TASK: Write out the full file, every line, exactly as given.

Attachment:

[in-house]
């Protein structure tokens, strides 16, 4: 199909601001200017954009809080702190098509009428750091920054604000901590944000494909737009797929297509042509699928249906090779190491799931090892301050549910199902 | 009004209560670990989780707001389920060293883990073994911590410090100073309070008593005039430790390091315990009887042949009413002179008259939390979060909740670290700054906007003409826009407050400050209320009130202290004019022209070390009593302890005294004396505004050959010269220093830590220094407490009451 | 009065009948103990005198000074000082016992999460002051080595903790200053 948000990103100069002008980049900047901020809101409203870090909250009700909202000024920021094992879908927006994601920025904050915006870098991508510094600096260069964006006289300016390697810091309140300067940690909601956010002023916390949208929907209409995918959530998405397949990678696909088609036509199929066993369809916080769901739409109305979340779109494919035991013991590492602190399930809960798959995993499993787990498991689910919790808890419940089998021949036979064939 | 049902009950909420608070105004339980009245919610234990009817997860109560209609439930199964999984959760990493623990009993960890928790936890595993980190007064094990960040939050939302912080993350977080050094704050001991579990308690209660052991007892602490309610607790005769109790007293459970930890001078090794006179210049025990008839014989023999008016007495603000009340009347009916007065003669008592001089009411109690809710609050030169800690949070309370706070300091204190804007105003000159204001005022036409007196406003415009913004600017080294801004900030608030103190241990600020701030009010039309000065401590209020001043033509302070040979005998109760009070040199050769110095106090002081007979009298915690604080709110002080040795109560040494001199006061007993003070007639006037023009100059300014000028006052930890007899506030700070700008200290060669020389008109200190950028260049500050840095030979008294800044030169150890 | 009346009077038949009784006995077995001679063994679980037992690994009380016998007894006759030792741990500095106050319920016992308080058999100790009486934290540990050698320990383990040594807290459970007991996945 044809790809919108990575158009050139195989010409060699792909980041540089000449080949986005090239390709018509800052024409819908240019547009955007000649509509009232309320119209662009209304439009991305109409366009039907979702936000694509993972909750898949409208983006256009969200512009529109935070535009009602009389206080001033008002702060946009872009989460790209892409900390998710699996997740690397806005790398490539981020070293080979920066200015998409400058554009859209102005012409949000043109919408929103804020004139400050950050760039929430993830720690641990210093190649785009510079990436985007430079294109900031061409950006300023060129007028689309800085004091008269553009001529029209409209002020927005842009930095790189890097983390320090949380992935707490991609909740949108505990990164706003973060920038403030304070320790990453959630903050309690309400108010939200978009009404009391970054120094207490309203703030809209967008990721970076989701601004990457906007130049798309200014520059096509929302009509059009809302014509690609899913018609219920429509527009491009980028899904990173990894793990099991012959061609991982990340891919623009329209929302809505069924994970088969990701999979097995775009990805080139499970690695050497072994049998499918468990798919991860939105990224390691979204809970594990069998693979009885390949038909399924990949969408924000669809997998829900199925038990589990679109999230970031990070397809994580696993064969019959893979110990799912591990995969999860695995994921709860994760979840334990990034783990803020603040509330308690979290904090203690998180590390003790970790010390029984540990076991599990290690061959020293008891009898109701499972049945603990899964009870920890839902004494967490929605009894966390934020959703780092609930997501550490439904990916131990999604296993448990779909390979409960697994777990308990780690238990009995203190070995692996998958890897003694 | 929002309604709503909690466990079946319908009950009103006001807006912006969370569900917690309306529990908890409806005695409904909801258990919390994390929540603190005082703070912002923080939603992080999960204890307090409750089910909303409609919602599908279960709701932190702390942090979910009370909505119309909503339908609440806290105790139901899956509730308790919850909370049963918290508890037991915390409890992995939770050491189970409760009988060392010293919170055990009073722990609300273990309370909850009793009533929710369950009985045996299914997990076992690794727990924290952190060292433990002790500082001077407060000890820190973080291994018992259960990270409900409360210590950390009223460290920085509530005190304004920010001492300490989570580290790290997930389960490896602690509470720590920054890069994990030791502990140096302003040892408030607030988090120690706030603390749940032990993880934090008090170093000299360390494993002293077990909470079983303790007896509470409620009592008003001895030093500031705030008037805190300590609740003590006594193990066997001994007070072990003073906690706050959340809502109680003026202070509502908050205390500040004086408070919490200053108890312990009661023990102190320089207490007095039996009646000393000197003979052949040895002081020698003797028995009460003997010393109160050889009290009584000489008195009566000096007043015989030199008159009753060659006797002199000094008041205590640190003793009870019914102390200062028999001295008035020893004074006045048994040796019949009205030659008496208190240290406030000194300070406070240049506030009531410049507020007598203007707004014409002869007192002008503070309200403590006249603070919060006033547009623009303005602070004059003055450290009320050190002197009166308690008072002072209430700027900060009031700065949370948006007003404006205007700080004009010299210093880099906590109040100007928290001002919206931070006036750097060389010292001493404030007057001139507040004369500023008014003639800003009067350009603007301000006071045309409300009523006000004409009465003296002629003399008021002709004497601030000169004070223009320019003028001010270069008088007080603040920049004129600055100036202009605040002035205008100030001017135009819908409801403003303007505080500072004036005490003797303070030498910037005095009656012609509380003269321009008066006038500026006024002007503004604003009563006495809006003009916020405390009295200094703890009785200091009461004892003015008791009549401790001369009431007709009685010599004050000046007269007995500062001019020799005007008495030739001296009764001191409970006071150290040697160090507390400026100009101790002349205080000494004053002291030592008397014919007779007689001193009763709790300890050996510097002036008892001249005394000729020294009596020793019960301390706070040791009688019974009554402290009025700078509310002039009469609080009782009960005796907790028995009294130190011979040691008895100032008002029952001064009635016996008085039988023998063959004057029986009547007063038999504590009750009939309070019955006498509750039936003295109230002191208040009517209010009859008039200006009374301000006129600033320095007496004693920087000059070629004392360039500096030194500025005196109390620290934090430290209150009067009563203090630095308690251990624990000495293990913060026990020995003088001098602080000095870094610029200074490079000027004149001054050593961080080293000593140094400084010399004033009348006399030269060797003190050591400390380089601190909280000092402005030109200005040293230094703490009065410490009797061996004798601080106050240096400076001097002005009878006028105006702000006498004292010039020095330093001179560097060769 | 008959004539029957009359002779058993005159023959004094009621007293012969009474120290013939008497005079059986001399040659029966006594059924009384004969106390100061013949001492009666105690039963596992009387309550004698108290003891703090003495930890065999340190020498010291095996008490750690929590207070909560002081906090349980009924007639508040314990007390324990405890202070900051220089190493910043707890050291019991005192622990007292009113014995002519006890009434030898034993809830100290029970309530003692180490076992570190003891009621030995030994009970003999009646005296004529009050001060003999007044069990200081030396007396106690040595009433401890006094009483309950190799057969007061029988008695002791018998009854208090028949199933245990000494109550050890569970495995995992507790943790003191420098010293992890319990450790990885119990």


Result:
[in-house]
């Protein structure tokens, strides 16, 4: 199909601001200017954009809080702190098509009428750091920054604000901590944000494909737009797929297509042509699928249906090779190491799931090892301050549910199902 | 009004209560670990989780707001389920060293883990073994911590410090100073309070008593005039430790390091315990009887042949009413002179008259939390979060909740670290700054906007003409826009407050400050209320009130202290004019022209070390009593302890005294004396505004050959010269220093830590220094407490009451 | 009065009948103990005198000074000082016992999460002051080595903790200053 948000990103100069002008980049900047901020809101409203870090909250009700909202000024920021094992879908927006994601920025904050915006870098991508510094600096260069964006006289300016390697810091309140300067940690909601956010002023916390949208929907209409995918959530998405397949990678696909088609036509199929066993369809916080769901739409109305979340779109494919035991013991590492602190399930809960798959995993499993787990498991689910919790808890419940089998021949036979064939 | 049902009950909420608070105004339980009245919610234990009817997860109560209609439930199964999984959760990493623990009993960890928790936890595993980190007064094990960040939050939302912080993350977080050094704050001991579990308690209660052991007892602490309610607790005769109790007293459970930890001078090794006179210049025990008839014989023999008016007495603000009340009347009916007065003669008592001089009411109690809710609050030169800690949070309370706070300091204190804007105003000159204001005022036409007196406003415009913004600017080294801004900030608030103190241990600020701030009010039309000065401590209020001043033509302070040979005998109760009070040199050769110095106090002081007979009298915690604080709110002080040795109560040494001199006061007993003070007639006037023009100059300014000028006052930890007899506030700070700008200290060669020389008109200190950028260049500050840095030979008294800044030169150890 | 009346009077038949009784006995077995001679063994679980037992690994009380016998007894006759030792741990500095106050319920016992308080058999100790009486934290540990050698320990383990040594807290459970007991996945 044809790809919108990575158009050139195989010409060699792909980041540089000449080949986005090239390709018509800052024409819908240019547009955007000649509509009232309320119209662009209304439009991305109409366009039907979702936000694509993972909750898949409208983006256009969200512009529109935070535009009602009389206080001033008002702060946009872009989460790209892409900390998710699996997740690397806005790398490539981020070293080979920066200015998409400058554009859209102005012409949000043109919408929103804020004139400050950050760039929430993830720690641990210093190649785009510079990436985007430079294109900031061409950006300023060129007028689309800085004091008269553009001529029209409209002020927005842009930095790189890097983390320090949380992935707490991609909740949108505990990164706003973060920038403030304070320790990453959630903050309690309400108010939200978009009404009391970054120094207490309203703030809209967008990721970076989701601004990457906007130049798309200014520059096509929302009509059009809302014509690609899913018609219920429509527009491009980028899904990173990894793990099991012959061609991982990340891919623009329209929302809505069924994970088969990701999979097995775009990805080139499970690695050497072994049998499918468990798919991860939105990224390691979204809970594990069998693979009885390949038909399924990949969408924000669809997998829900199925038990589990679109999230970031990070397809994580696993064969019959893979110990799912591990995969999860695995994921709860994760979840334990990034783990803020603040509330308690979290904090203690998180590390003790970790010390029984540990076991599990290690061959020293008891009898109701499972049945603990899964009870920890839902004494967490929605009894966390934020959703780092609930997501550490439904990916131990999604296993448990779909390979409960697994777990308990780690238990009995203190070995692996998958890897003694 | 929002309604709503909690466990079946319908009950009103006001807006912006969370569900917690309306529990908890409806005695409904909801258990919390994390929540603190005082703070912002923080939603992080999960204890307090409750089910909303409609919602599908279960709701932190702390942090979910009370909505119309909503339908609440806290105790139901899956509730308790919850909370049963918290508890037991915390409890992995939770050491189970409760009988060392010293919170055990009073722990609300273990309370909850009793009533929710369950009985045996299914997990076992690794727990924290952190060292433990002790500082001077407060000890820190973080291994018992259960990270409900409360210590950390009223460290920085509530005190304004920010001492300490989570580290790290997930389960490896602690509470720590920054890069994990030791502990140096302003040892408030607030988090120690706030603390749940032990993880934090008090170093000299360390494993002293077990909470079983303790007896509470409620009592008003001895030093500031705030008037805190300590609740003590006594193990066997001994007070072990003073906690706050959340809502109680003026202070509502908050205390500040004086408070919490200053108890312990009661023990102190320089207490007095039996009646000393000197003979052949040895002081020698003797028995009460003997010393109160050889009290009584000489008195009566000096007043015989030199008159009753060659006797002199000094008041205590640190003793009870019914102390200062028999001295008035020893004074006045048994040796019949009205030659008496208190240290406030000194300070406070240049506030009531410049507020007598203007707004014409002869007192002008503070309200403590006249603070919060006033547009623009303005602070004059003055450290009320050190002197009166308690008072002072209430700027900060009031700065949370948006007003404006205007700080004009010299210093880099906590109040100007928290001002919206931070006036750097060389010292001493404030007057001139507040004369500023008014003639800003009067350009603007301000006071045309409300009523006000004409009465003296002629003399008021002709004497601030000169004070223009320019003028001010270069008088007080603040920049004129600055100036202009605040002035205008100030001017135009819908409801403003303007505080500072004036005490003797303070030498910037005095009656012609509380003269321009008066006038500026006024002007503004604003009563006495809006003009916020405390009295200094703890009785200091009461004892003015008791009549401790001369009431007709009685010599004050000046007269007995500062001019020799005007008495030739001296009764001191409970006071150290040697160090507390400026100009101790002349205080000494004053002291030592008397014919007779007689001193009763709790300890050996510097002036008892001249005394000729020294009596020793019960301390706070040791009688019974009554402290009025700078509310002039009469609080009782009960005796907790028995009294130190011979040691008895100032008002029952001064009635016996008085039988023998063959004057029986009547007063038999504590009750009939309070019955006498509750039936003295109230002191208040009517209010009859008039200006009374301000006129600033320095007496004693920087000059070629004392360039500096030194500025005196109390620290934090430290209150009067009563203090630095308690251990624990000495293990913060026990020995003088001098602080000095870094610029200074490079000027004149001054050593961080080293000593140094400084010399004033009348006399030269060797003190050591400390380089601190909280000092402005030109200005040293230094703490009065410490009797061996004798601080106050240096400076001097002005009878006028105006702000006498004292010039020095330093001179560097060769 | 008959004539029957009359002779058993005159023959004094009621007293012969009474120290013939008497005079059986001399040659029966006594059924009384004969106390100061013949001492009666105690039963596992009387309550004698108290003891703090003495930890065999340190020498010291095996008490750690929590207070909560002081906090349980009924007639508040314990007390324990405890202070900051220089190493910043707890050291019991005192622990007292009113014995002519006890009434030898034993809830100290029970309530003692180490076992570190003891009621030995030994009970003999009646005296004529009050001060003999007044069990200081030396007396106690040595009433401890006094009483309950190799057969007061029988008695002791018998009854208090028949199933245990000494109550050890569970495995995992507790943790003191420098010293992890319990450790990885119990």